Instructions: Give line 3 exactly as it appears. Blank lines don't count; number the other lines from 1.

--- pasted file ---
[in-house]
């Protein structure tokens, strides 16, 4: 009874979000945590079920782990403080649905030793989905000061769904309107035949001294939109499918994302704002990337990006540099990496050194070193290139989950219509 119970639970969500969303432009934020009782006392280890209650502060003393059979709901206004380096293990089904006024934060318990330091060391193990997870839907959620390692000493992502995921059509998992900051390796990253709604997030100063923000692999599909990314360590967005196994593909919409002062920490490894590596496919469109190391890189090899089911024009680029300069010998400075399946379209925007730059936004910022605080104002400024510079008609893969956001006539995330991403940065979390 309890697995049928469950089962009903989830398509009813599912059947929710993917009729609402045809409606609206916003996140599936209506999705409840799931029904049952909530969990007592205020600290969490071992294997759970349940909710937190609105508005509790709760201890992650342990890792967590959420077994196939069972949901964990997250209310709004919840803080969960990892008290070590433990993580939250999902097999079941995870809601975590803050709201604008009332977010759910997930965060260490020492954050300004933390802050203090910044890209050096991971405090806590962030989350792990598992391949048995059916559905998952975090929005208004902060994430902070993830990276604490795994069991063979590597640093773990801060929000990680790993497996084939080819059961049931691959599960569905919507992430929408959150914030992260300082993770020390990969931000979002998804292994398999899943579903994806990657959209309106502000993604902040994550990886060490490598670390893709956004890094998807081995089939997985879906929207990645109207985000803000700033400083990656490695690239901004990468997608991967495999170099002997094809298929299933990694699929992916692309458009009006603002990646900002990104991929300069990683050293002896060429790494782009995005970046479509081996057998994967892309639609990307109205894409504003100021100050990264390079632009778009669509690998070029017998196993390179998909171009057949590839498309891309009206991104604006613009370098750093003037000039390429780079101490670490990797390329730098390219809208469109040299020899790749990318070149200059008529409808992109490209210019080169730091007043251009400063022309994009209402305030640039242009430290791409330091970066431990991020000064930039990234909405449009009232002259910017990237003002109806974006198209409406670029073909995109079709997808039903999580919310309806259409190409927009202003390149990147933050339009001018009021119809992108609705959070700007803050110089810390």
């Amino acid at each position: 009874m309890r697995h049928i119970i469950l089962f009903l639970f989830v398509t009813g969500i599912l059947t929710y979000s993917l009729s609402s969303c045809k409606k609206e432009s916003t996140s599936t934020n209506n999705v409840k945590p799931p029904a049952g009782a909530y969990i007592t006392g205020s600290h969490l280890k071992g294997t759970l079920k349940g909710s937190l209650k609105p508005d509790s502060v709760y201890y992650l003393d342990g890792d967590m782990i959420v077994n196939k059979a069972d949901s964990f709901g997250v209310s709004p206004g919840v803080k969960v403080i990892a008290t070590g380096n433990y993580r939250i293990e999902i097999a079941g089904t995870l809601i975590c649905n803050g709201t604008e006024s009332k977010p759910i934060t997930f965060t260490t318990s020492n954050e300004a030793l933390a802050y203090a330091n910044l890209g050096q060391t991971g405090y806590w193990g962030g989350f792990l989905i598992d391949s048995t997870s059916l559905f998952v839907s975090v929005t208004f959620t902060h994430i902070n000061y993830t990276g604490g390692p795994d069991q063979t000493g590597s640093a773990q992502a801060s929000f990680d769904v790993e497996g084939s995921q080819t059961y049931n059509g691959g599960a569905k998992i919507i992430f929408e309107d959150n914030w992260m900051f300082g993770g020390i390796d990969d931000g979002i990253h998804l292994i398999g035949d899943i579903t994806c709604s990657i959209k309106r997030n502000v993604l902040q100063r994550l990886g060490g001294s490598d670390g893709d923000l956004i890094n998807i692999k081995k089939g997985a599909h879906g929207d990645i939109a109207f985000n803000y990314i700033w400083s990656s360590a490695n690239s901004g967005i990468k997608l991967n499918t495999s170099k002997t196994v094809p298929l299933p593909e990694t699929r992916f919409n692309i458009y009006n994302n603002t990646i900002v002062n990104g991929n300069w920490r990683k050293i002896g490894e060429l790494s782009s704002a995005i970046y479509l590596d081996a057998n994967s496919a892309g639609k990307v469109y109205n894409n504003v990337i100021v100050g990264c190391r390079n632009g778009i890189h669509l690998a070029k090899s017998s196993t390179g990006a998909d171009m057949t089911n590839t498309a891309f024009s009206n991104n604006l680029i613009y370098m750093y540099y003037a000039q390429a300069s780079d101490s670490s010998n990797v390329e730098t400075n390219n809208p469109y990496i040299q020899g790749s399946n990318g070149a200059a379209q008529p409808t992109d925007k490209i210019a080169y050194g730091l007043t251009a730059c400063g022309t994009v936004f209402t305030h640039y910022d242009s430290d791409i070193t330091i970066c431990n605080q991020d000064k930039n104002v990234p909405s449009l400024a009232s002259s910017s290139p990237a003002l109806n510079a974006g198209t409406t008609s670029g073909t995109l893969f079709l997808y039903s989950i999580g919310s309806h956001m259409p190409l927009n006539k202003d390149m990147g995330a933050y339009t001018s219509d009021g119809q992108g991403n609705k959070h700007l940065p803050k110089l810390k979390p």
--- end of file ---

């Amino acid at each position: 009874m309890r697995h049928i119970i469950l089962f009903l639970f989830v398509t009813g969500i599912l059947t929710y979000s993917l009729s609402s969303c045809k409606k609206e432009s916003t996140s599936t934020n209506n999705v409840k945590p799931p029904a049952g009782a909530y969990i007592t006392g205020s600290h969490l280890k071992g294997t759970l079920k349940g909710s937190l209650k609105p508005d509790s502060v709760y201890y992650l003393d342990g890792d967590m782990i959420v077994n196939k059979a069972d949901s964990f709901g997250v209310s709004p206004g919840v803080k969960v403080i990892a008290t070590g380096n433990y993580r939250i293990e999902i097999a079941g089904t995870l809601i975590c649905n803050g709201t604008e006024s009332k977010p759910i934060t997930f965060t260490t318990s020492n954050e300004a030793l933390a802050y203090a330091n910044l890209g050096q060391t991971g405090y806590w193990g962030g989350f792990l989905i598992d391949s048995t997870s059916l559905f998952v839907s975090v929005t208004f959620t902060h994430i902070n000061y993830t990276g604490g390692p795994d069991q063979t000493g590597s640093a773990q992502a801060s929000f990680d769904v790993e497996g084939s995921q080819t059961y049931n059509g691959g599960a569905k998992i919507i992430f929408e309107d959150n914030w992260m900051f300082g993770g020390i390796d990969d931000g979002i990253h998804l292994i398999g035949d899943i579903t994806c709604s990657i959209k309106r997030n502000v993604l902040q100063r994550l990886g060490g001294s490598d670390g893709d923000l956004i890094n998807i692999k081995k089939g997985a599909h879906g929207d990645i939109a109207f985000n803000y990314i700033w400083s990656s360590a490695n690239s901004g967005i990468k997608l991967n499918t495999s170099k002997t196994v094809p298929l299933p593909e990694t699929r992916f919409n692309i458009y009006n994302n603002t990646i900002v002062n990104g991929n300069w920490r990683k050293i002896g490894e060429l790494s782009s704002a995005i970046y479509l590596d081996a057998n994967s496919a892309g639609k990307v469109y109205n894409n504003v990337i100021v100050g990264c190391r390079n632009g778009i890189h669509l690998a070029k090899s017998s196993t390179g990006a998909d171009m057949t089911n590839t498309a891309f024009s009206n991104n604006l680029i613009y370098m750093y540099y003037a000039q390429a300069s780079d101490s670490s010998n990797v390329e730098t400075n390219n809208p469109y990496i040299q020899g790749s399946n990318g070149a200059a379209q008529p409808t992109d925007k490209i210019a080169y050194g730091l007043t251009a730059c400063g022309t994009v936004f209402t305030h640039y910022d242009s430290d791409i070193t330091i970066c431990n605080q991020d000064k930039n104002v990234p909405s449009l400024a009232s002259s910017s290139p990237a003002l109806n510079a974006g198209t409406t008609s670029g073909t995109l893969f079709l997808y039903s989950i999580g919310s309806h956001m259409p190409l927009n006539k202003d390149m990147g995330a933050y339009t001018s219509d009021g119809q992108g991403n609705k959070h700007l940065p803050k110089l810390k979390p």